Technologies and standards used across the JISC Lifelong Learning and Workforce development (LLLWFD) programme
I recently collated the information we have on all the projects working on the JISC Lifelong Learning and Workforce development (LLLWFD) programme in advance of their last programme meeting at the end of Jan (the programme ends March 2011.) I was looking at:
* Technologies used across the programme
* Standards used across the programme
* Capturing this information in our ‘PROD’ database which we use in all our current JISC Programme Support activities
What is PROD?
PROD is a “directory and monitoring tool for JISC funded projects. It lets you search for and quickly gather information about any of the projects in the system” and as part of our support of various JISC programmes, CETIS staff update it based on information in their reports and conversations with projects.
All Lifelong Learning and Workforce Development projects are featured there. Rather than reel off a list of technologies and standards which can be unsurprisingly quite dull, I looked at some of the visualisation tools which colleagues have been using. These help people have a quick overview and see any weighting of particular technologies etc.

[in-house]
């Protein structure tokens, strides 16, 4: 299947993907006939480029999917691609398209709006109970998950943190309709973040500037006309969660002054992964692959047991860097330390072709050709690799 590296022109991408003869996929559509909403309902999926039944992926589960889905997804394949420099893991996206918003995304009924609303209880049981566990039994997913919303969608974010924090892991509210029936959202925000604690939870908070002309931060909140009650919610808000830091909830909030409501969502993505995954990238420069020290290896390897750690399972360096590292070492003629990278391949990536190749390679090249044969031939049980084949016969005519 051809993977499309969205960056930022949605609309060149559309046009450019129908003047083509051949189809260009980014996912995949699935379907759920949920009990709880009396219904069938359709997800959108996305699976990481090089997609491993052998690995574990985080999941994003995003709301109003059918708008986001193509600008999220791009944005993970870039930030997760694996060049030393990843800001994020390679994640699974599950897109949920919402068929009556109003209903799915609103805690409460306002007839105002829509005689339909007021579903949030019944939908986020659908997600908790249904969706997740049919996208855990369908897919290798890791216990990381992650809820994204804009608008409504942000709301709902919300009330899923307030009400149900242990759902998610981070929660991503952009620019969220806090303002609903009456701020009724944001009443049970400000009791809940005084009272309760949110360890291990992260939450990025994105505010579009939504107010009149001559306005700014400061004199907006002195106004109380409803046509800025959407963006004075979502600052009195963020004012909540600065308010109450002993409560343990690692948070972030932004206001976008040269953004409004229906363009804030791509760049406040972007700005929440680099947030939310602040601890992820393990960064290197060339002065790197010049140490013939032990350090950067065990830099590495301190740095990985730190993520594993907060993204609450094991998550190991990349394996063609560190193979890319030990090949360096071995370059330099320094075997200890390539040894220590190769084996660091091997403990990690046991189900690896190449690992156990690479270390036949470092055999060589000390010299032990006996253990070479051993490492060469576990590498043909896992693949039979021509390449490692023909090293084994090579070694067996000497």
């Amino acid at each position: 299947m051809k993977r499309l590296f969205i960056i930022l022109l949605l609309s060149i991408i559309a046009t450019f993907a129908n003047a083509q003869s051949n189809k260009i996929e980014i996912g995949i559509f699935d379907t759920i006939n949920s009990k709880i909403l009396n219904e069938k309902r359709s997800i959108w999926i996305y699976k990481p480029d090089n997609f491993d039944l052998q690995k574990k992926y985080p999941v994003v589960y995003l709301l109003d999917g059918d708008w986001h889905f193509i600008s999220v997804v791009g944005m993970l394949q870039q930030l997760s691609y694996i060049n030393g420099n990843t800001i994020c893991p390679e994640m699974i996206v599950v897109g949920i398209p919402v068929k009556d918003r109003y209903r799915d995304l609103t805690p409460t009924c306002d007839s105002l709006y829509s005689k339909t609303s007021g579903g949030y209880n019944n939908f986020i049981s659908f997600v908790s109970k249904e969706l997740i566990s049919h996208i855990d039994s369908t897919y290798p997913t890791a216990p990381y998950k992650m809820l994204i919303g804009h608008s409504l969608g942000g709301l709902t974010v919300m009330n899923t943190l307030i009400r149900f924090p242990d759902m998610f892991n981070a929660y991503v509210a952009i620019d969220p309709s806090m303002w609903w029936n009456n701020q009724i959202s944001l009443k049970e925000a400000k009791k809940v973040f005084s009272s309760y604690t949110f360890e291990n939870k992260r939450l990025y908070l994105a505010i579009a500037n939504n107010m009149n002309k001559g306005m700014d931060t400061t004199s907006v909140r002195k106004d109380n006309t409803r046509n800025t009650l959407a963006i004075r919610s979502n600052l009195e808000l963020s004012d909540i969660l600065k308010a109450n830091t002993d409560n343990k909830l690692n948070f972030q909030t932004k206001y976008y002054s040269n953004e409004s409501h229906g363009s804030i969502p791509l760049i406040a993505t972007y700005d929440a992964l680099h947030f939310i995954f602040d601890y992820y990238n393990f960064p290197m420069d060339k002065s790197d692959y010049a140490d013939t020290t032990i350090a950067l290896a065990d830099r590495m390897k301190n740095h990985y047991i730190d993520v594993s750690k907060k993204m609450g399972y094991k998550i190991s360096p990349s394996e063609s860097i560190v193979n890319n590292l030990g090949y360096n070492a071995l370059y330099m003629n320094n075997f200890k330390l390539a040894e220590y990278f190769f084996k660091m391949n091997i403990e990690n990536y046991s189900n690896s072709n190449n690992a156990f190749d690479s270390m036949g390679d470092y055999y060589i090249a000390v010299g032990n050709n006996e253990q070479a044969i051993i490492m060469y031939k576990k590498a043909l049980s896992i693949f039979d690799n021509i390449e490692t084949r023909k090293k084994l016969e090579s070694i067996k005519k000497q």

A wordle showing a quick snapshot overview of the main technologies in use across the programme:
A mindmap showing all the standards and technologies used by each project, further expansion includes all the comments detailed in PROD (please click on link to access the actual mindmap, below is just an image of the mindmap)
A bubblegram provides and overview of different tools, where the circles are larger then it highlights that particular technology is used b more than one project.
What this means…
No major surprises in the use of technologies or standards but a really interesting spread. It also echoes the technologies and standards in use across other programmes that have been reported.
Overall, it could be said that the programme is not hugely ‘technical’ in application but instead focusses on processes, staff, and employer issues, which are often the key to success rather than the specific technology of choice. Many interesting issues have arisen and challenges which will persist well beyond the programme, such as accreditation of prior learning, competencies, identity and access management. These all have their own particular nuances when viewed from the various perspectives or employer, institution and learner. There is a great deal of synthesis and reflection coming out of the ‘Developing themes’ on the SSBR blog and it will be interesting to see the final reports to gain a deeper insight across the whole programme.